We are aware that there is something going on in the African-American community and beyond that is producing a generation of people who do not fit into the mold of the traditional American lifestyle. We don't always know what to call it, but we will continue to mislabel it until we become willing to see it and talk about it as something more than a television program. We may not all agree about the causes of or the solutions for family dysfunction and the breakdown of cohesive communities, but we must become willing to discuss and address it without judgment. We have embraced a culture of diminishing responsibility by giving new names to traditional roles. Do the baby daddies and mamas not have the same responsibilities as fathers and mothers? Or, are they simply obligated to send checks, buy diapers and not attack the new boyfriends or girlfriends? How does it feel, and what is the impact on self-value, -worth and -esteem to be a child whose father is absent and whose mother wants to test his or her saliva to determine which of the several men she slept with must send her a check? How do we ignite and engage in a social conversation about the things that are destroying the very fibers of our ability to be healthy, productive individuals if we cannot look at the people who demonstrate the problems without calling them names (and attacking those who bring these stories to public awareness)? How do we make the distinction between exploitive entertainment and the possibilities of inner-tainment—programming that provides us with an opportunity to see ourselves publicly within the sacred confines of our own homes?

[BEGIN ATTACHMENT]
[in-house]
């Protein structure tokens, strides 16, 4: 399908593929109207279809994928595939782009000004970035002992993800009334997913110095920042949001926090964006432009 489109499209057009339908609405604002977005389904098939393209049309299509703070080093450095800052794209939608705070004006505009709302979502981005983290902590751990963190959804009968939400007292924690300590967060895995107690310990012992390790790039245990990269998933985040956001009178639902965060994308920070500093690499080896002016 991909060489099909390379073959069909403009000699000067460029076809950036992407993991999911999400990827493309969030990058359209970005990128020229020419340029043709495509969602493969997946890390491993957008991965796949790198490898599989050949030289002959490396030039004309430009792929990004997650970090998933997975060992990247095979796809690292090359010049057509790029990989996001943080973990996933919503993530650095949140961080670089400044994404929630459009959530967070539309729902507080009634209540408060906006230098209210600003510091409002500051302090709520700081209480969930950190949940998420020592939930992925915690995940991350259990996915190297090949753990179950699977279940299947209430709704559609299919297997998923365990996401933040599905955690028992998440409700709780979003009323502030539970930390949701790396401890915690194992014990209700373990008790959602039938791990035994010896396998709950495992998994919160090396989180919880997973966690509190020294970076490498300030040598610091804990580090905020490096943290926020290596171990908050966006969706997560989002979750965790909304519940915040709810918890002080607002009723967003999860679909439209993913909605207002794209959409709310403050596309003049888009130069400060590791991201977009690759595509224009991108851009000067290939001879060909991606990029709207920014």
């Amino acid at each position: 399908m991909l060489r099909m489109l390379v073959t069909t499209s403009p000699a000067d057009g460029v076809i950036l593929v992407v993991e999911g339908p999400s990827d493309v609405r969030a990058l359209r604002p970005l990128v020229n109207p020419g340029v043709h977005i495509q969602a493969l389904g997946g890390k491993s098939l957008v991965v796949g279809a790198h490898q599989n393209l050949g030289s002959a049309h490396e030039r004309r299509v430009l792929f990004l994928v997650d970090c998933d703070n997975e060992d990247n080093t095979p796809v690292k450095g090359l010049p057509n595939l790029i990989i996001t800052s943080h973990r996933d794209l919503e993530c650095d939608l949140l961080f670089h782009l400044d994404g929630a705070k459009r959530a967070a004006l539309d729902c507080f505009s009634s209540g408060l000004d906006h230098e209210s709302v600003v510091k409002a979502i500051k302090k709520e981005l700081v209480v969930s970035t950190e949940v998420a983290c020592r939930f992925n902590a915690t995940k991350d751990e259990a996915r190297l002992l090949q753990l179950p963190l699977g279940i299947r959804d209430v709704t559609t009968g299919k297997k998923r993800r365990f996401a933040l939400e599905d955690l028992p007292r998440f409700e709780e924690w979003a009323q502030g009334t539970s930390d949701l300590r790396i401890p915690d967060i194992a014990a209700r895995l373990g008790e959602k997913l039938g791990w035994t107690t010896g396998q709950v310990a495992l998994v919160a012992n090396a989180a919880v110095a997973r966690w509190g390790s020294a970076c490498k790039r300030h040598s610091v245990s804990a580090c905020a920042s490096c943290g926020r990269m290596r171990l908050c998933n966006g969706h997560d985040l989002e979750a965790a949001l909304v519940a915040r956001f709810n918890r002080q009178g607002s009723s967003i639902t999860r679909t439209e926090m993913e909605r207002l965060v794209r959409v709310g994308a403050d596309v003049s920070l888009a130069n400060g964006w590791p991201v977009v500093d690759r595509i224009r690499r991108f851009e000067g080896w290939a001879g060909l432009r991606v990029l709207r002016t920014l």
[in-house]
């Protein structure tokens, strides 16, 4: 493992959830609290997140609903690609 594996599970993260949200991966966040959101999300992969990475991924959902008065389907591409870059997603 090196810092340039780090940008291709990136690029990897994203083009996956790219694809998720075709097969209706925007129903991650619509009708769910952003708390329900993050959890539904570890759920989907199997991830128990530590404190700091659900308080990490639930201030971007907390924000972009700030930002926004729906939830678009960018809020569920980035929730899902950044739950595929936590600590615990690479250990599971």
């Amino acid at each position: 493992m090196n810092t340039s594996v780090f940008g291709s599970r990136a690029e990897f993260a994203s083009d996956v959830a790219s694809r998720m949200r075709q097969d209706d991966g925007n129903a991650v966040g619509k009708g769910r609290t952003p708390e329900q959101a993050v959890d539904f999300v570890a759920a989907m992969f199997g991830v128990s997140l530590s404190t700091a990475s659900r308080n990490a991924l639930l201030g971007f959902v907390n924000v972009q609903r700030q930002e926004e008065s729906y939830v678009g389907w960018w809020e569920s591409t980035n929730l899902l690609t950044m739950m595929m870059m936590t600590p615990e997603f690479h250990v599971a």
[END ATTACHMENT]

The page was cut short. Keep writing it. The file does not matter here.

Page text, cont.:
This story and all the people involved have touched my soul in a way that has no words. It has forced me to revisit places in my own life where I still have incomplete conversations and judgments of others and myself that need to be forgiven. Jay's story was an extreme case of family dysfunction and broken relationships; however, the issues it has brought to light are familiar and common to many. My prayer is that the fifth and sixth installments of this story will take us beyond social media into our hearts and souls, where we can begin to face a deeper level of truth about what Jay Williams represents in all of us. My hope is that the children who sit in the same place that Jay's children sit will give themselves permission to weep through the sorrow of it all and then tell their parents how they really feel about being the fruits of the healing they have not been willing to do. If this story is actually what I believe it to be—a wake-up call from the universe—men will stop making excuses, women will stop being angry, and people will start talking and healing the things that really matter: relationships, families and our collective investment in the future of this world. People may not agree about why I do what I do the way I do it. They may continue to question my motives, intentions and the size of my paycheck. That will not make this story or the issues it has placed on the table of public conversation go away. One man, one story, has opened the floodgates of healing, growth and a new reality. We simply must do better.
Tune in to a new episode of Iyanla: Fix My Life on Saturday, October 4, at 9 p.m. ET on OWN.